Given that, consider the life of a Brother… say… a quarter-century ago. The Internet was there but not for him and not for his Lodge. For that Brother to get a Masonic publication at home it was going to come to him through one portal… his mailbox.
This method of delivery presented a few extra steps and challenges for publishers back then. Still, it was kind of an easy process for the Brother receiving the publication. He brought in the mail, grabbed his pipe and slippers, sat back in his easy chair and spent some quiet time reading the latest Masonic magazine or newsletter. When you think about it, given the frenetic lives people live today and the fact they always seem to be staring at some kind of screen, getting publications that way can be a nice change of pace; and some of them still come that way, don't they? Many state magazines, The Royal Arch Mason, Knight Templar magazine, The Scottish Rite Journal — are hard-copy publications. They are also larger-scale operations with budgets, and in some cases a staff, that can get the job done.
It's also likely you receive other publications like newsletters and bulletins from smaller Masonic groups. Consider the work it takes to get those to your mailbox. The people who distribute these smaller publications face the same issues as bigger publishers, but have to rely on volunteer help, a bit of creativity and hard work to get those items to your door.
Judy VanVickle edits one such publication, the High Twelve Highlights, in St. Joseph Missouri. Her sixteen-page monthly newsletter has a circulation of 260 and what she does is typical of the work other small-publication editors have to do.
"I use Microsoft Publisher for most of the work," she says. "Some of the articles come in Microsoft Word format while some are in longhand. I have to type the handwritten articles myself. I have a standard layout and Publisher usually handles the formatting. I get clip-art from lots of places and use that and cartoons to fill any empty spaces."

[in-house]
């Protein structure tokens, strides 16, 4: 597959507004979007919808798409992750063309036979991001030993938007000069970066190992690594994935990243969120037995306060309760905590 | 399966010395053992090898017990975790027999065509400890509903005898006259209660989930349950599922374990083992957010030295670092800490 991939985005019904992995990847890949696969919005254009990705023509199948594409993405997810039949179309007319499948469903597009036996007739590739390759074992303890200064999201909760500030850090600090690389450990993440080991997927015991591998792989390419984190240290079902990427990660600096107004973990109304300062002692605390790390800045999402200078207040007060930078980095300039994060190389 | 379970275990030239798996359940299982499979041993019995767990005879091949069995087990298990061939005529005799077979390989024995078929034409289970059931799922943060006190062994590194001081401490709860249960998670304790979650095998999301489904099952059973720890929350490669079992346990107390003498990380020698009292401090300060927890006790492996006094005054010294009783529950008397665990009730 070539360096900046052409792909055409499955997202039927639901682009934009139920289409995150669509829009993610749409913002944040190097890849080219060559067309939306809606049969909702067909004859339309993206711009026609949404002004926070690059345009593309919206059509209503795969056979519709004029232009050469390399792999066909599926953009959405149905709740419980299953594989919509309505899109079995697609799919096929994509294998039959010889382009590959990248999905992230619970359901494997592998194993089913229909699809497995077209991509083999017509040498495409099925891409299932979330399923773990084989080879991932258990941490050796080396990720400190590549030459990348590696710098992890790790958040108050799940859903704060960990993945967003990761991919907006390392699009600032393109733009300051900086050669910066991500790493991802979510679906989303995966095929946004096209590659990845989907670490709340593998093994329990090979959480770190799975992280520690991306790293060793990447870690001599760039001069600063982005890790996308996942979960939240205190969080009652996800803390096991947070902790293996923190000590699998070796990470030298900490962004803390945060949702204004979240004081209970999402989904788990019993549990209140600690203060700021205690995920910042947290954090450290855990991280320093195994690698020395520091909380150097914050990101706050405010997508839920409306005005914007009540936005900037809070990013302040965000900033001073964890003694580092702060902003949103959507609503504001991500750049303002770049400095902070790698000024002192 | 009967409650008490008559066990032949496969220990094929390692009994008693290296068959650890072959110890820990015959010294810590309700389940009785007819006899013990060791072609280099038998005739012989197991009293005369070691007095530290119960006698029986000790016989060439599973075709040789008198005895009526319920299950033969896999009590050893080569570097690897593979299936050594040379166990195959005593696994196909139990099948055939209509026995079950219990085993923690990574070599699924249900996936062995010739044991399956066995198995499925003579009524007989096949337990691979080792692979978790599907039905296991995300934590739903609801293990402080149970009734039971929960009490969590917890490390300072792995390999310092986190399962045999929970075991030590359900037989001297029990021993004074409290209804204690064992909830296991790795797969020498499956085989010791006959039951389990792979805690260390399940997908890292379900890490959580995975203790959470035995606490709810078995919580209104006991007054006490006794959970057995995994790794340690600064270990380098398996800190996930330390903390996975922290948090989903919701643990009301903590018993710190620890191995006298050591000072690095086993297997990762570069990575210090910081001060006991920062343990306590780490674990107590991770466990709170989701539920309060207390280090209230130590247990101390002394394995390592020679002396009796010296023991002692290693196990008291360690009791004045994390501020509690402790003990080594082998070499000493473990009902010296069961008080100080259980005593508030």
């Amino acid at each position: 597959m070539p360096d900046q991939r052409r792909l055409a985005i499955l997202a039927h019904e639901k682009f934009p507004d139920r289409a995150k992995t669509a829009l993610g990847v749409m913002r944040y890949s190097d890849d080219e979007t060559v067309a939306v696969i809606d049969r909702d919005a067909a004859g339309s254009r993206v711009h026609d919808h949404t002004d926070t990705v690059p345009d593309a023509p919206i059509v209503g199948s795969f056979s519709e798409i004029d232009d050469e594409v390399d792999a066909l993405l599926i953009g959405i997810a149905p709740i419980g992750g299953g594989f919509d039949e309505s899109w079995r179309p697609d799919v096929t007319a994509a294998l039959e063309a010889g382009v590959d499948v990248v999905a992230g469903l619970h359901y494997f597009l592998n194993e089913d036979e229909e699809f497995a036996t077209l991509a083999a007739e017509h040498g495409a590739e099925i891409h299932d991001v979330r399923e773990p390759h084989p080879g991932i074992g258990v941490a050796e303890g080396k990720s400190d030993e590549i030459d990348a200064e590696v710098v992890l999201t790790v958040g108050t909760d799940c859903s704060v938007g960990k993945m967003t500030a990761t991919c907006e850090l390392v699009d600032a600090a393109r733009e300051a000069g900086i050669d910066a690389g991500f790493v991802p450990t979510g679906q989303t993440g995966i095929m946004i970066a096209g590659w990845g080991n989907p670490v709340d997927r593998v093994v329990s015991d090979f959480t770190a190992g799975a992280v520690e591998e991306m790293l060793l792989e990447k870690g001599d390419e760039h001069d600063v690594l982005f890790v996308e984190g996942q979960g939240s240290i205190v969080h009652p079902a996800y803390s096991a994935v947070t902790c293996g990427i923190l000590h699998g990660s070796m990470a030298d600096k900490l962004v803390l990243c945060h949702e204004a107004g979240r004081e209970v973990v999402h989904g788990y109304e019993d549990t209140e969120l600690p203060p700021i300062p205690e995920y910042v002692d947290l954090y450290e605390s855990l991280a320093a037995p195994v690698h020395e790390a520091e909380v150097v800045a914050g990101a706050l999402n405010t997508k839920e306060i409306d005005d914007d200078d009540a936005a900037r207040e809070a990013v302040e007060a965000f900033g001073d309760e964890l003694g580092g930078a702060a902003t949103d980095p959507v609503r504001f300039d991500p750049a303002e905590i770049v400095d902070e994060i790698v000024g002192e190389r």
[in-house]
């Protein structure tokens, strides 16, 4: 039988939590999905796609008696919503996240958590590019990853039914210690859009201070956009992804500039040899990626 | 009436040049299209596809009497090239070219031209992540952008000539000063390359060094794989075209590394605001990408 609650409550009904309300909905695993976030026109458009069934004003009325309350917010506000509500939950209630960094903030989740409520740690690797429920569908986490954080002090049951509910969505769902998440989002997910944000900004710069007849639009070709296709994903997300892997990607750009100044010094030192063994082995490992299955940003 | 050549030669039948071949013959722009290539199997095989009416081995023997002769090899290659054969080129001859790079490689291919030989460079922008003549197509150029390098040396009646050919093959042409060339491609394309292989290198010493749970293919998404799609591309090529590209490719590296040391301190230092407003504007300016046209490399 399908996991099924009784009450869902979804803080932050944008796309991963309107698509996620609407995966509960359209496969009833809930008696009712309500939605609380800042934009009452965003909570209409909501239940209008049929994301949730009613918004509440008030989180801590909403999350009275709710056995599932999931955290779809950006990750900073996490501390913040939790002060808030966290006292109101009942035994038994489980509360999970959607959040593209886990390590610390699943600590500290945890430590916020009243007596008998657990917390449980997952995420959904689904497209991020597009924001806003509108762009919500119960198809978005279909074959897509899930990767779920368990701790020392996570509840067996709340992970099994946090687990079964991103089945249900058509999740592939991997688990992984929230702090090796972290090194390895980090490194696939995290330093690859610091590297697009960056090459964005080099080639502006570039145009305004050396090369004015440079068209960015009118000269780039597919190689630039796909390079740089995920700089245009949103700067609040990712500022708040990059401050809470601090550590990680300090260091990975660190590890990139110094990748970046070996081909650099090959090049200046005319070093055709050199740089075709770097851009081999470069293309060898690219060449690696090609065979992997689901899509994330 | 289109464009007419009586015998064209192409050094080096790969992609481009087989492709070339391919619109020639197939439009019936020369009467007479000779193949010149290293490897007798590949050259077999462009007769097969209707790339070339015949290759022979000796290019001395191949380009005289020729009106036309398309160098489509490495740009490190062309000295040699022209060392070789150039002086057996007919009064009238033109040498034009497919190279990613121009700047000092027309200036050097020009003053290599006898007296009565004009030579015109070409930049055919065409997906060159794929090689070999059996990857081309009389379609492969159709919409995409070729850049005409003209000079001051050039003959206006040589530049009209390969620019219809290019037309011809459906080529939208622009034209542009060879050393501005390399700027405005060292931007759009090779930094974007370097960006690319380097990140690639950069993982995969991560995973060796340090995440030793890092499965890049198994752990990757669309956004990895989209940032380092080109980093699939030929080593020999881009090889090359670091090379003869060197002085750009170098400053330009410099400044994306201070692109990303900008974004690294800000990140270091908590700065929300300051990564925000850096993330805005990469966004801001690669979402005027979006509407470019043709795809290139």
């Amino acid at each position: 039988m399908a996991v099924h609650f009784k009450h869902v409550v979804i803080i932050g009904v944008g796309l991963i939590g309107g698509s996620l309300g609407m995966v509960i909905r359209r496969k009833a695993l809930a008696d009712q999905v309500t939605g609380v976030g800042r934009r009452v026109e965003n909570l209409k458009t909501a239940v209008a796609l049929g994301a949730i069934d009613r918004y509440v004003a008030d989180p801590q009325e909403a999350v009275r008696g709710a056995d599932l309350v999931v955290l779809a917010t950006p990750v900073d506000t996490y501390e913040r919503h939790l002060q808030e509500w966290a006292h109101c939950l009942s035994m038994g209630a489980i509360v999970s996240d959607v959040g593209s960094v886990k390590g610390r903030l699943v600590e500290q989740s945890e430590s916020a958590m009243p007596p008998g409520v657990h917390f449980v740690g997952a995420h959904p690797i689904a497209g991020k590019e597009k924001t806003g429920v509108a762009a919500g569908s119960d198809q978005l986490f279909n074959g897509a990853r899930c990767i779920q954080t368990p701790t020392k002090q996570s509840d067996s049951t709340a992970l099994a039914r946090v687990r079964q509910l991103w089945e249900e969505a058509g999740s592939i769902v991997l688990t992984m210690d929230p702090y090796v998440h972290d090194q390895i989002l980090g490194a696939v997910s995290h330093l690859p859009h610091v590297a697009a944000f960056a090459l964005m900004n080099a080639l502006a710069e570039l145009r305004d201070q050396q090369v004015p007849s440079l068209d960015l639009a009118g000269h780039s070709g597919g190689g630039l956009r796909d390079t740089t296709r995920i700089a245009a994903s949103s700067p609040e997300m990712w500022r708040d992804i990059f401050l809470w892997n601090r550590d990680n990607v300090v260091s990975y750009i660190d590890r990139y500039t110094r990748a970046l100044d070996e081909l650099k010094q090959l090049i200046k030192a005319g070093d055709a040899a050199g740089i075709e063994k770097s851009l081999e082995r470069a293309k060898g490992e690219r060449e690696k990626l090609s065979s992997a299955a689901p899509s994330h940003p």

Once the layout is complete she sends the file to a professional printer who prints and collates the pages. "Then," says Judy, "we have a 'stuffing party.' We fold, staple, crease and stuff the envelopes and get everything ready for bulk mailing." She says she serves donuts at the party, which seems to be as much fun as work. Judy always includes the names of her helpers in the newsletter.
The Highlights newsletter is ad-supported. This helps defray the cost of the printing and mailing but adds more work to the process. Individual members divide up the work of selling the ads then the group's Treasurer, Brother Al Patterson, sends the artwork to Judy, ready to insert in the newsletter.
Judy realizes the newsletter would be less work and expense online, "but," she says, "so many of our readers just don't make use of the Internet."
So the next time you go to your mailbox and find one of these small publications, remember the men and women getting the newsletters and bulletins out are some of the unsung heroes of our craft. Then, with or without pipe and slippers, enjoy the product from these small but important Masonic quarries.
Bro. Steve Harrison, 33° , is Past Master of Liberty Lodge #31, Liberty, Missouri. He is also a Fellow and Past Master of the Missouri Lodge of Research. Among his other Masonic memberships are the St. Joseph Missouri Valley of the Scottish Rite, Liberty York Rite bodies, and Moila Shrine. He is also a member and Past Dean of the DeMolay Legion of Honor. Brother Harrison is a regular contributor to the Midnight Freemasons blog as well as several other Masonic publications. Brother Steve was Editor of the Missouri Freemason magazine for a decade and is a regular contributor to the Whence Came You podcast. Born in Indiana, he has a Master's Degree from Indiana University and is retired from a 35 year career in information technology. Steve and his wife Carolyn reside in northwest Missouri. He is the author of dozens of magazine articles and three books: Freemasonry Crosses the Mississippi, Freemasons — Tales From the Craft and Freemasons at Oak Island.